J. Peder Zane

How Raleigh revved up divisive good v. evil rhetoric

The Rev. William Barber was escorted from a Wake County school board meeting in handcuffs in 2010.
The Rev. William Barber was escorted from a Wake County school board meeting in handcuffs in 2010. ROBERT WILLETT-rwillett@newsobserver.com

The righteous anger that poisons our national politics was turbocharged in Raleigh on June 15, 2010.

That’s when protesters took over a meeting of the Wake County Board of Education, denouncing the duly elected board’s policies as “morally wrong.”

Their disruptive efforts continued through the summer, spawning the Moral Monday movement in North Carolina. Soon, the Occupy Wall Street and Black Lives Matter movements erupted nationally.

Social protest is as old as America itself, which was born, of course, through revolution. But the events in Raleigh that June day signaled a contemporary revival of this tradition, with an especially ugly twist.

It was in North Carolina that every political disagreement was cast as a Manichean battle between good and evil. It was here that extreme, divisive rhetoric – which aims not to engage but delegitimize its opponents – became the chief tool of dissent, creating an environment of frightening intolerance that is swallowing America.

Today, this language infects much of the left, which cynically claims all political issues are moral questions. Through the lens of identity politics and a boundless sense of its own virtue, the left sees bigotry and racism, ignorance and greed as the only reasons others might disagree with its views, which are not so much positions but truths forever on the right side of history.

In the left’s unquenchable demand for adherence, opposition cannot be tolerated; it must be silenced.

The result is a house of mirrors in which the left compares its enemies to Hitler in an authoritarian effort to demonize dissent. Fueled by hateful anger, it brands its enemies (aka fellow citizens) as angry hatemongers.

I’m guessing those on the left will not embrace this interpretation – and I agree the right is not a circle of angels. But let me ask you: Who is trying to shut down debate in America? Who is shouting down their opponents? Who are the architects of political correctness and speech codes on college campuses that seek to limit what we can think and say?

Who dispatched marchers that forced the cancellation of Donald Trump’s rally in Chicago? Who blocked the roads in Arizona on Saturday to prevent Trump supporters from exercising their rights to free speech and free assembly?

And yet the left, along with its operatives in the mainstream media, insistently pretend that it is conservatives who threaten liberty and peace.

Imagine the coverage if the roles were reversed and Trump supporters bent on confrontation were disrupting Clinton and Sanders rallies. Whom would they damn and blame?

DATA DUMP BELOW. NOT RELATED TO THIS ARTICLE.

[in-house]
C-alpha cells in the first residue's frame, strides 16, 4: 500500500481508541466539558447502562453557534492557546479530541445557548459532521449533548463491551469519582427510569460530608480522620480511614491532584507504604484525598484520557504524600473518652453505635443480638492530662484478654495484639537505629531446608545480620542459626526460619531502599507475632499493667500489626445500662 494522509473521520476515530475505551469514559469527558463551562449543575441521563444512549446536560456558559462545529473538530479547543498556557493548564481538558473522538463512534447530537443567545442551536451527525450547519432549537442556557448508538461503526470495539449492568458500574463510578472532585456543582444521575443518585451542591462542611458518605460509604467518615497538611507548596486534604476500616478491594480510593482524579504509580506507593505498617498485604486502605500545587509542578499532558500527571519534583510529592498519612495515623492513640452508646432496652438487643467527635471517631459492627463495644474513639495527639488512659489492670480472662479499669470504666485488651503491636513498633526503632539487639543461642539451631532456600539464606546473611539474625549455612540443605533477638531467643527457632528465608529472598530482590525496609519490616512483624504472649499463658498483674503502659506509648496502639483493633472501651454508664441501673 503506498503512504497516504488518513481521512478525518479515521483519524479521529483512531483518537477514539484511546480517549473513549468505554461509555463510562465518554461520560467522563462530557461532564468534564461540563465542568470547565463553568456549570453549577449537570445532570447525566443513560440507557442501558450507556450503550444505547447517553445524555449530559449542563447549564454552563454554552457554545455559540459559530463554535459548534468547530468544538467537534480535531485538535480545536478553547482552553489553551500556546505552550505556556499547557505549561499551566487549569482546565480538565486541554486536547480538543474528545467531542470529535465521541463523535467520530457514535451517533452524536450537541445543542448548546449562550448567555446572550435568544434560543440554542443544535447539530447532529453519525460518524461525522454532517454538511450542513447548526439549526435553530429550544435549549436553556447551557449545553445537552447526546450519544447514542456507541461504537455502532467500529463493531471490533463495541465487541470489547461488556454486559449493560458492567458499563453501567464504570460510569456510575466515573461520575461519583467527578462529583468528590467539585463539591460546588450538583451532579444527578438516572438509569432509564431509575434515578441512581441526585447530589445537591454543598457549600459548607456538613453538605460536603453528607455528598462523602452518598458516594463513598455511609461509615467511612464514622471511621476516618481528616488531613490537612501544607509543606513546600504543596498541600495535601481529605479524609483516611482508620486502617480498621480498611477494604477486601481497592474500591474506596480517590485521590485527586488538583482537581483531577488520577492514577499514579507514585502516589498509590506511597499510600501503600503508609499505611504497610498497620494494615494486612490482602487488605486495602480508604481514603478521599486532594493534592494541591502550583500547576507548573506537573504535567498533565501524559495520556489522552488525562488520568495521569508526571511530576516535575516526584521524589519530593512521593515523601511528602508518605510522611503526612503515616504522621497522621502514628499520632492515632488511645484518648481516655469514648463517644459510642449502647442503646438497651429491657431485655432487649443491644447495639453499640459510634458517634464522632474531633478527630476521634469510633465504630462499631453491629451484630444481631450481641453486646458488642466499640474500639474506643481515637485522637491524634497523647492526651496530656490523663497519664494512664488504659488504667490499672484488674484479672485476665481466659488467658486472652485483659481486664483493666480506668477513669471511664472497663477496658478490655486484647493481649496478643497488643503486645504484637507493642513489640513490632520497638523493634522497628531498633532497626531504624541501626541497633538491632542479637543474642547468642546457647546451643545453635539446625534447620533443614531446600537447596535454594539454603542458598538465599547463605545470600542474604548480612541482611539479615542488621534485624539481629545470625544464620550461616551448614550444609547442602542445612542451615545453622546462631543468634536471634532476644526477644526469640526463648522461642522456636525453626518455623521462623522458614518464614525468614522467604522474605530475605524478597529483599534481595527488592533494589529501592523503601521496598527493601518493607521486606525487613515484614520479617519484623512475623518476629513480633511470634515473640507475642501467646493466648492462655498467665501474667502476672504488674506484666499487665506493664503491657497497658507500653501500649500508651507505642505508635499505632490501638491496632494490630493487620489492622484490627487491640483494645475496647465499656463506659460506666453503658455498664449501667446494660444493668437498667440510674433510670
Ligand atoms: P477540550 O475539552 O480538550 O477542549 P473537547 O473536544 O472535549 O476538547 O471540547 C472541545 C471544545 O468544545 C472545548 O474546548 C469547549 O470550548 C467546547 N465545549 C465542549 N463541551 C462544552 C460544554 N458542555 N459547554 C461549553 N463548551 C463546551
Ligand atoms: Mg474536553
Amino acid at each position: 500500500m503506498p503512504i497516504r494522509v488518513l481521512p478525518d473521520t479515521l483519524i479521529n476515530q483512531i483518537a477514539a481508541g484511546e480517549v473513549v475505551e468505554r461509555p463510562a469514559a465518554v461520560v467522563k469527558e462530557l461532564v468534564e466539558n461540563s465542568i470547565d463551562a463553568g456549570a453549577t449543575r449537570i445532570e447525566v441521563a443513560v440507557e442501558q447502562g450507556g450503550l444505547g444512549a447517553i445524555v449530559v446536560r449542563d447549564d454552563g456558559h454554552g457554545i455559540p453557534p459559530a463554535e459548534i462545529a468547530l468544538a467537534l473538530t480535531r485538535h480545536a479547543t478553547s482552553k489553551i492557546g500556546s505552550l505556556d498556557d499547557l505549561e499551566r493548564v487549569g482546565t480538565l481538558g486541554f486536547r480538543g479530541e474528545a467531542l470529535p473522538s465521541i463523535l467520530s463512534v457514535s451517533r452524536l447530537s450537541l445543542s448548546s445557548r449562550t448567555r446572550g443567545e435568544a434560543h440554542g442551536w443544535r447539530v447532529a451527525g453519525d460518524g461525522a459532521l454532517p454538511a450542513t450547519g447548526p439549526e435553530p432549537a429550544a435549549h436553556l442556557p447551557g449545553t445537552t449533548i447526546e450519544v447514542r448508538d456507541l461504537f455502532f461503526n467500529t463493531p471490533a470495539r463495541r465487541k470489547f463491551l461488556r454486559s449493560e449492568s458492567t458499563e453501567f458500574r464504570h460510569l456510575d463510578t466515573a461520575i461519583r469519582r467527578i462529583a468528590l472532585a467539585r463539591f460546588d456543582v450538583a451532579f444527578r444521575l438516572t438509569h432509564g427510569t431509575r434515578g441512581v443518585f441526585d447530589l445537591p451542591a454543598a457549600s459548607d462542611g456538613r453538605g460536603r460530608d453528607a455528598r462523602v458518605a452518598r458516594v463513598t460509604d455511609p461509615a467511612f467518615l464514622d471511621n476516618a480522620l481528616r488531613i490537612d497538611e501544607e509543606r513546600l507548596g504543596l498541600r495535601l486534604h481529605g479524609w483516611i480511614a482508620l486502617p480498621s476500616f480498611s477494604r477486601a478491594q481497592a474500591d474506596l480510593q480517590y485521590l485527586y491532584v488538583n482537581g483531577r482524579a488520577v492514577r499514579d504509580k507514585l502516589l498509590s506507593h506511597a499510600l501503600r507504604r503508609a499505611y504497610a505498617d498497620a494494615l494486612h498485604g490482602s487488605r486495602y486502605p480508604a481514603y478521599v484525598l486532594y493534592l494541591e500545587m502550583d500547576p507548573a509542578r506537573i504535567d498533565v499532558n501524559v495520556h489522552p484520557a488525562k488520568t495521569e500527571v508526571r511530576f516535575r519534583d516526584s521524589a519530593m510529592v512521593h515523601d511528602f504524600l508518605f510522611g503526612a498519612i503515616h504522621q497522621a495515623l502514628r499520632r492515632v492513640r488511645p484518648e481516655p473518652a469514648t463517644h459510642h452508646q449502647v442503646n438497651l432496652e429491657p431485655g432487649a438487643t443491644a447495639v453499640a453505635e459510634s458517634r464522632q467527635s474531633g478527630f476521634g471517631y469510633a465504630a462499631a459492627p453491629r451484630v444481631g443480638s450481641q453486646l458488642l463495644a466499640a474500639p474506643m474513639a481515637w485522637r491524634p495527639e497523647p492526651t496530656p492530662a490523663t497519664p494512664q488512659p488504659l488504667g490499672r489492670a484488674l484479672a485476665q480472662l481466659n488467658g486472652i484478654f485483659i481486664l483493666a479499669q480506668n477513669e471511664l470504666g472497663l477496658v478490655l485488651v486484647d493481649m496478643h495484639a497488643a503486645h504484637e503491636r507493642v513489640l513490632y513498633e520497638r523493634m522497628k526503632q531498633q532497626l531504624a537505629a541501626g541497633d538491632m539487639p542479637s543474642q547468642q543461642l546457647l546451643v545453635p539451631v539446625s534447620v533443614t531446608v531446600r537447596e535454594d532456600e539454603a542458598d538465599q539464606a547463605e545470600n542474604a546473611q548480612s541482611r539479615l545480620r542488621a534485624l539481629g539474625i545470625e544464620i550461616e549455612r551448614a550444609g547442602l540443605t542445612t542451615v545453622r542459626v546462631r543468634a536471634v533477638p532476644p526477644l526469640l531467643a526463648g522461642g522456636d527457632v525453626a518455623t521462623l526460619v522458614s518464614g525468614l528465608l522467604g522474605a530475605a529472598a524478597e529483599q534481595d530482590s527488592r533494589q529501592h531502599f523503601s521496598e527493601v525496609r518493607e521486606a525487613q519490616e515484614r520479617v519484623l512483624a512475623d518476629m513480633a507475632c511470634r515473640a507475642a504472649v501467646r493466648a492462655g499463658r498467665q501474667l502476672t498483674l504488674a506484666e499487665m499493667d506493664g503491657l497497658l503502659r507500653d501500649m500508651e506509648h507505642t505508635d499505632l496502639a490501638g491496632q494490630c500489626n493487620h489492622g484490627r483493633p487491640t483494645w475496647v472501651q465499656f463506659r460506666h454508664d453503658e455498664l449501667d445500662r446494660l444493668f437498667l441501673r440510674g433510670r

We can answer that question by recalling the events of 2010 and 2011. That’s when the tea party supporters who had the temerity to question elected officials at town hall meetings were described as dangerous mobs while the Occupy Wall Street protesters whose marches were marked by violence were portrayed as champions for social justice.

Indeed, the one conservative group that consistently protests for social justice, the anti-abortion movement, is routinely disparaged as a collection of close-minded, murderous thugs.

Progressives have long labeled their opponents as “angry” to argue that their own policies – which they cast as the products of scientific reason – are opposed by those driven by wild, emotional urges.

The late news anchor Peter Jennings voiced this contemptuous view in 1994 after the Republican took control of the U.S. House of Representatives. Comparing the electorate to angry children, he declared that “the voters had a temper tantrum.”

The frightful irony is that the left routinely uses ugly racist tropes – defining vast swaths of Americans as dangerous hicks who must be controlled lest they unleash their dangerous passions – to demonize the white, working-class voters who resist their program.

It is this house of mirrors mindset that leads them to claim that the Trump supporter who hit a protester at a Fayetteville event represents all of his voters while lecturing Americans about the evils of collective guilt when it involves wrong-doing by Muslims or illegal immigrants.

Sadly, we are hearing the same contempt from establishment Republicans who are freaked out by Trump’s rise. Why else would Wall Street Journal columnist Peggy Noonan describes some of his supporters as “garbage”?

That is ugly.

Contributing columnist J. Peder Zane can be reached at jpederzane@jpederzane.com.